Can students get in trouble for Wednesday’s #NeverAgain school walkouts?

As school walkouts are planned following the mass shooting at Marjory Stoneman Douglas High School in Parkland, Fla., students have asked: Can we get in trouble for walking out?


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»  Emails reveal local schools wrestling with #NeverAgain student protests

» Hundreds of local students walk out, more planned in coming days

The answer depends on how the walkout is done, according to a First Amendment expert who explained what consequences students can face if they choose to leave school — and the legal troubles schools could face, too.

A major walkout in schools across the nation is planned for Wednesday, March 14.

The First Amendment gives students the right to engage in political speech, even at school, said Frank LoMonte, director of the University of Florida Brechner Center for Freedom of Information, in an email. However, LoMonte said the First Amendment does not protect students against disciplinary consequences for the non-speech aspects of student conduct.

Students at Kettering Fairmont High School are arranging two walkouts, according to students and administrators who are aware of the planning. One, on Wednesday, will honor the victims in Florida. The other, to be held on April 20, the 19th anniversary of the Columbine High School massacre, will focus on pressuring Congress to protect students.

“We’re protesting Congress’ lack of action to protect students in schools,” said Meigan Karolak, a Fairmont sophomore. “I think when it comes down to it, if we get in trouble, it’s much more important to stand up for something like this than get something like a truancy.”

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Fairmont Principal Tyler Alexander said he is working with students and other administrators to plan how the school will handle the walkouts, but cautioned the district has not yet decided on whether students would face consequences.

Here’s LoMonte’s full explanation in italics:

There is a First Amendment right to engage in political speech, even on school grounds during school time, but that right does not protect you against disciplinary consequences for the non-speech aspects of your conduct. You can picket in favor of a political cause, but if you occupy the superintendent’s office and won’t leave when you’re asked to, then you’re a trespasser and you can be cited for trespassing regardless of how meritorious your political message. There is no “political speech” exception to the rule against truancy. There’s a long history of protesters committing minor infractions, such as trespassing, in the name of making a statement, but when you do that — when you sit-in at the lunch counter or refuse to vacate your seat on the bus — you assume the risk of being arrested.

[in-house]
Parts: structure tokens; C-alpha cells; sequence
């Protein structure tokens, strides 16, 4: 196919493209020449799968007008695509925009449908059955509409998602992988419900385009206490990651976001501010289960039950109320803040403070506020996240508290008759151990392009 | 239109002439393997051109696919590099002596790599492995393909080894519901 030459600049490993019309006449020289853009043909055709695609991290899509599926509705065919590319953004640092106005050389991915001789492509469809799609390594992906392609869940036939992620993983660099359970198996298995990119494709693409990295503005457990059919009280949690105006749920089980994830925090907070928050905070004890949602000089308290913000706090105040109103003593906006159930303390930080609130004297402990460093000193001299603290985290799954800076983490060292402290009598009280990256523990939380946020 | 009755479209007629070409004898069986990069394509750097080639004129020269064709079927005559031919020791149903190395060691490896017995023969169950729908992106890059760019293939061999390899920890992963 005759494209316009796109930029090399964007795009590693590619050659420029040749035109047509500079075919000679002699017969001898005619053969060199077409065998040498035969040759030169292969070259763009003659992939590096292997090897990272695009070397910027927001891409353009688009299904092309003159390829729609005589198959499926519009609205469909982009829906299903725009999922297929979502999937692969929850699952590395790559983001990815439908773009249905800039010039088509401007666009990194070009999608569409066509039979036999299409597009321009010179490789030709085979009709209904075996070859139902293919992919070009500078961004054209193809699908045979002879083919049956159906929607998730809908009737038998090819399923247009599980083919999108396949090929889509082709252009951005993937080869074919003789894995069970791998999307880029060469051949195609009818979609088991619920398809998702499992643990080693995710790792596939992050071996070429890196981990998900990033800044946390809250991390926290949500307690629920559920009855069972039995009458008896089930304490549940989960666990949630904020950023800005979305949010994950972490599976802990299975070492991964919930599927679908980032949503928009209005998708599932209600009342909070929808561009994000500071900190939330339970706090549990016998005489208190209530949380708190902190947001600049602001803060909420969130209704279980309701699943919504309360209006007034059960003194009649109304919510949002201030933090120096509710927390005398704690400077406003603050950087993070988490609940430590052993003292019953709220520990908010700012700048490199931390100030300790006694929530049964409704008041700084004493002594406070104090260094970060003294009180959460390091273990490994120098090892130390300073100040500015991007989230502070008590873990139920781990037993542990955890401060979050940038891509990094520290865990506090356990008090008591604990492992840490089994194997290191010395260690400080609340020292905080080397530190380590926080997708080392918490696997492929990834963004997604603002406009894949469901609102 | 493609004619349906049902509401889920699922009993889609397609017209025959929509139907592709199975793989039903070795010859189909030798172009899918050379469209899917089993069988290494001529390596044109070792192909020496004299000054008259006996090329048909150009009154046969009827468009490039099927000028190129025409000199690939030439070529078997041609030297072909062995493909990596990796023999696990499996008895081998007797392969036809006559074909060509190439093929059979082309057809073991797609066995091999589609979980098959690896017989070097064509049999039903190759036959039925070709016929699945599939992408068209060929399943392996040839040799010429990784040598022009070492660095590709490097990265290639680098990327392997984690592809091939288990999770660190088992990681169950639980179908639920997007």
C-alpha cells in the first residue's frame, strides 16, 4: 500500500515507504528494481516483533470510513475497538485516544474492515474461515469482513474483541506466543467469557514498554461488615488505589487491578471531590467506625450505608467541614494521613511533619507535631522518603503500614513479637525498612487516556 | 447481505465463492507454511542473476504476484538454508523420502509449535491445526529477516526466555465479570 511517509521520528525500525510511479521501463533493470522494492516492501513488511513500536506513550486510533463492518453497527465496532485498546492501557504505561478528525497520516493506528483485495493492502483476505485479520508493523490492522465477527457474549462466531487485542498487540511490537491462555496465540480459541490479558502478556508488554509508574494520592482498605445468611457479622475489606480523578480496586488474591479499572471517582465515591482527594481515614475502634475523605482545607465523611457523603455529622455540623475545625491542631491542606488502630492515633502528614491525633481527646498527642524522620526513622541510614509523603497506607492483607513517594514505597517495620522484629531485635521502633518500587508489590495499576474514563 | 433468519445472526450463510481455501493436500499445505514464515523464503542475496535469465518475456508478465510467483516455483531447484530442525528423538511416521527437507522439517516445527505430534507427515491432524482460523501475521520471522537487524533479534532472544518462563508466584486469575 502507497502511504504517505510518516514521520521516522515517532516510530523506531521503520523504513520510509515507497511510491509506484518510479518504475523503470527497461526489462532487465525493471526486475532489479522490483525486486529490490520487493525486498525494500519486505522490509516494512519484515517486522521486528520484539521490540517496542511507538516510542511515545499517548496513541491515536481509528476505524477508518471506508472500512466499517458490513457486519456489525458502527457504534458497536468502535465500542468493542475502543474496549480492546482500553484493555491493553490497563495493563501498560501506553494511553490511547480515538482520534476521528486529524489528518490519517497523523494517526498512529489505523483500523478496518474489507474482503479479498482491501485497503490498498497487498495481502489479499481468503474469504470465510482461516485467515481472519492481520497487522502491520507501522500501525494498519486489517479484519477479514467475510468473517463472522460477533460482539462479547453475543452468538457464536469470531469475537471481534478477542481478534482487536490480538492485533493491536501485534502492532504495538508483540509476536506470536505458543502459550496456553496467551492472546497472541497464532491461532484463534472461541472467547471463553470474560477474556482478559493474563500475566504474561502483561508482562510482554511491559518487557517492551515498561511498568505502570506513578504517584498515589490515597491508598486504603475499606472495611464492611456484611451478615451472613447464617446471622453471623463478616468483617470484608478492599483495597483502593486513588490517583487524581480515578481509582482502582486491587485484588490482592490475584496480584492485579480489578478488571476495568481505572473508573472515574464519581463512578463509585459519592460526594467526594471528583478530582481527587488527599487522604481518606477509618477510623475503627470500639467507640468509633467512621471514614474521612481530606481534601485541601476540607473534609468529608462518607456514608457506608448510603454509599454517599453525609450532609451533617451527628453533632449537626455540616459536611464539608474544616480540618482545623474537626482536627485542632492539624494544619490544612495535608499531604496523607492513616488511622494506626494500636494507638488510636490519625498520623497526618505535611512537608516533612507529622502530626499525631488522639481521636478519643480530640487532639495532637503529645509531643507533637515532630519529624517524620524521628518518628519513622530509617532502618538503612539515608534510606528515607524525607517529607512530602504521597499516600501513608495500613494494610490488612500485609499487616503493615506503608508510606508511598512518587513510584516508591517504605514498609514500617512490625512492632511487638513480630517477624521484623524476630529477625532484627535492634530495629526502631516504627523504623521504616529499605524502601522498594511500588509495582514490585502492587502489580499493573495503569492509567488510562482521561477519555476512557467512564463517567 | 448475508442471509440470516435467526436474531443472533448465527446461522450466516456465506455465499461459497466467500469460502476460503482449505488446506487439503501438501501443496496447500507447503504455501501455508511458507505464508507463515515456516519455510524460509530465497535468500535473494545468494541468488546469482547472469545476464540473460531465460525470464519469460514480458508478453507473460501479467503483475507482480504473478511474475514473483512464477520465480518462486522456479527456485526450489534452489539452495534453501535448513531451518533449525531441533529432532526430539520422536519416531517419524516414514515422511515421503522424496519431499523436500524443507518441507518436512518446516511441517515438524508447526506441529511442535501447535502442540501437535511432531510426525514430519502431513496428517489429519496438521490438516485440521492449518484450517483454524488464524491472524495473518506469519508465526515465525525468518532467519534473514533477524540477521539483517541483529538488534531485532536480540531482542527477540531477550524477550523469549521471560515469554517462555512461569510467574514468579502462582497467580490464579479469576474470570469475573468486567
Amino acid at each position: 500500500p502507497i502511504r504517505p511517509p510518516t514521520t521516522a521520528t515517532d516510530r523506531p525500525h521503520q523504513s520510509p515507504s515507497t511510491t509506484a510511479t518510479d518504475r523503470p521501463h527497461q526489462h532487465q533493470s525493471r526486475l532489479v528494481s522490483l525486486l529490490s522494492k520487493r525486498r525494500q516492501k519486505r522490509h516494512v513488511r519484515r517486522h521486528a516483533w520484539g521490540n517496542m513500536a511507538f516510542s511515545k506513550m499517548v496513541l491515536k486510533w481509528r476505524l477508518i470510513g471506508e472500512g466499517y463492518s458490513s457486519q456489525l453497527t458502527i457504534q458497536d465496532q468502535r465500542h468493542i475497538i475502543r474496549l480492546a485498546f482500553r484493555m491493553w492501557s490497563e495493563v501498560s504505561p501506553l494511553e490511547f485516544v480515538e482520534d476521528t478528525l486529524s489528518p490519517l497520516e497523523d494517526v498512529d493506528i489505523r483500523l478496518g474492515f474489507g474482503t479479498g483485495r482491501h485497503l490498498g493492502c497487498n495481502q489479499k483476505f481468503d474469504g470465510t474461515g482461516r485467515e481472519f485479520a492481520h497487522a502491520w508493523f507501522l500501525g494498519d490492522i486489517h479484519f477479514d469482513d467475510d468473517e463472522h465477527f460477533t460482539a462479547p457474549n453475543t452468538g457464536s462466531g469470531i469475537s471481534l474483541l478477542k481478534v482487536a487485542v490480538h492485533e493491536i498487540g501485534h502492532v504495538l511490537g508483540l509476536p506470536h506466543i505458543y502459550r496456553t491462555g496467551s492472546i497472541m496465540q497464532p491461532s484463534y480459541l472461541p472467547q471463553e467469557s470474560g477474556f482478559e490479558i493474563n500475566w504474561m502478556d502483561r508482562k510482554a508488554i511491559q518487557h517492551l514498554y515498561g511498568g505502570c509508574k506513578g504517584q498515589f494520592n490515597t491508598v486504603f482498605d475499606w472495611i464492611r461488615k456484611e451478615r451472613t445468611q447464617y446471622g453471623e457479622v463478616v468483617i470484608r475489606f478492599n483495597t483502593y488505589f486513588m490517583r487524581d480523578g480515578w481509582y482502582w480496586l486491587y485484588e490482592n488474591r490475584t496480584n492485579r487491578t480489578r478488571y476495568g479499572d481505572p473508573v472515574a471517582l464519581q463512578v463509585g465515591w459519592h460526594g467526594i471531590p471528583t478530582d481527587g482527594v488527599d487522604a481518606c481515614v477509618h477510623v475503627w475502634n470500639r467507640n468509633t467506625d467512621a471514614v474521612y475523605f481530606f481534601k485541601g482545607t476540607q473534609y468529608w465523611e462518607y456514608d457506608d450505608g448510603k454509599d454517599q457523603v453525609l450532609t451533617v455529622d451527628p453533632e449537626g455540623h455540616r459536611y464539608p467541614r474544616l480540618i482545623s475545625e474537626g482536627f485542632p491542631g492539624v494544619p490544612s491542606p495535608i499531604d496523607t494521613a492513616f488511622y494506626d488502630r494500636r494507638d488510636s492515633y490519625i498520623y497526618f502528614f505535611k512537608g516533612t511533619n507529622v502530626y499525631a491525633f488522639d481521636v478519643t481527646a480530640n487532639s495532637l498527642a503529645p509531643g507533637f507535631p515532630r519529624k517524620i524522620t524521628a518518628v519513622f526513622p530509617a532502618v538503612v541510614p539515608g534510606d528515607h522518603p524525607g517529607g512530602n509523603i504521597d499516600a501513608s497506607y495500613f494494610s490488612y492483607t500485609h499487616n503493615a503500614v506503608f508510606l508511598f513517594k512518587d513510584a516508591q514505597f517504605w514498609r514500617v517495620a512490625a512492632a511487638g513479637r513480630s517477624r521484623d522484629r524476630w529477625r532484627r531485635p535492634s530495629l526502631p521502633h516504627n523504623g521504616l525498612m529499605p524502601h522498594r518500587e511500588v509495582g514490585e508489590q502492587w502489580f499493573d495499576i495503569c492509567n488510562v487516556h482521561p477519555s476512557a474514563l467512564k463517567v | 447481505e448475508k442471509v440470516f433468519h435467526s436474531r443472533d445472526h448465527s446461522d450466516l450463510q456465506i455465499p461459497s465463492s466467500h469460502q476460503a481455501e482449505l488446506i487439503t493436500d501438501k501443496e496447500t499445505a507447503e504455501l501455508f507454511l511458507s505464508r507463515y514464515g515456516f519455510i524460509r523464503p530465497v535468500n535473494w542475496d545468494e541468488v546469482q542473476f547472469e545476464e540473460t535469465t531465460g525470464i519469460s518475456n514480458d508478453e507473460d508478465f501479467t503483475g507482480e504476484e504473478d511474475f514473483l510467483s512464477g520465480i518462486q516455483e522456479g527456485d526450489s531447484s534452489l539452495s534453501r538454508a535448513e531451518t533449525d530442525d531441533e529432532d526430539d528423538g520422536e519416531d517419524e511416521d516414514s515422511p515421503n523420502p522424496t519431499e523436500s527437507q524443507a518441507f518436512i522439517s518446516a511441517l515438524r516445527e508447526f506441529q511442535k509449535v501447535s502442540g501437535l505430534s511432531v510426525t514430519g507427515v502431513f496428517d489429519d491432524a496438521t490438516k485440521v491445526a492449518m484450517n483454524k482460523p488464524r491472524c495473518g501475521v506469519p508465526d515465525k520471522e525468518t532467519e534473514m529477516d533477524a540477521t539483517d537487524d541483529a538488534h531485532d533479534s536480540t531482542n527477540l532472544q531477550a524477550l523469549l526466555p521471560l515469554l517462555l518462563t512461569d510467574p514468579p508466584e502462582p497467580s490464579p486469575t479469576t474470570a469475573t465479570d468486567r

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Many administrators will use discretion not to impose disciplinary consequences when students are engaged in an especially compelling cause, so just because you have the authority doesn’t mean you’re required to use it. There certainly are times when students will get an excused absence to attend the 4H fair or the scouting jamboree because those are regarded as civically beneficial activities from which you’re getting educational benefit, so you could argue that participating in civic action on a contemporary political issue deserves similar consideration.

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The only time a school could get in legal trouble for imposing disciplinary consequences on student protesters is if the disciplinary authority is used in a selective way. So if the school has a written policy that a student can be excused from school by presenting a written parental note, and the student protester does bring in a parental note, the school has to honor that note on the same terms with any other parental excuse. Many schools already have a range of acceptable reasons for absences with a parental note, so it’s quite possible they’ve already anticipated this, and if the policy says “you may have an excused absence only in the event of personal or family medical issues” then the school is free to discipline students for walking out, even with a parental note.

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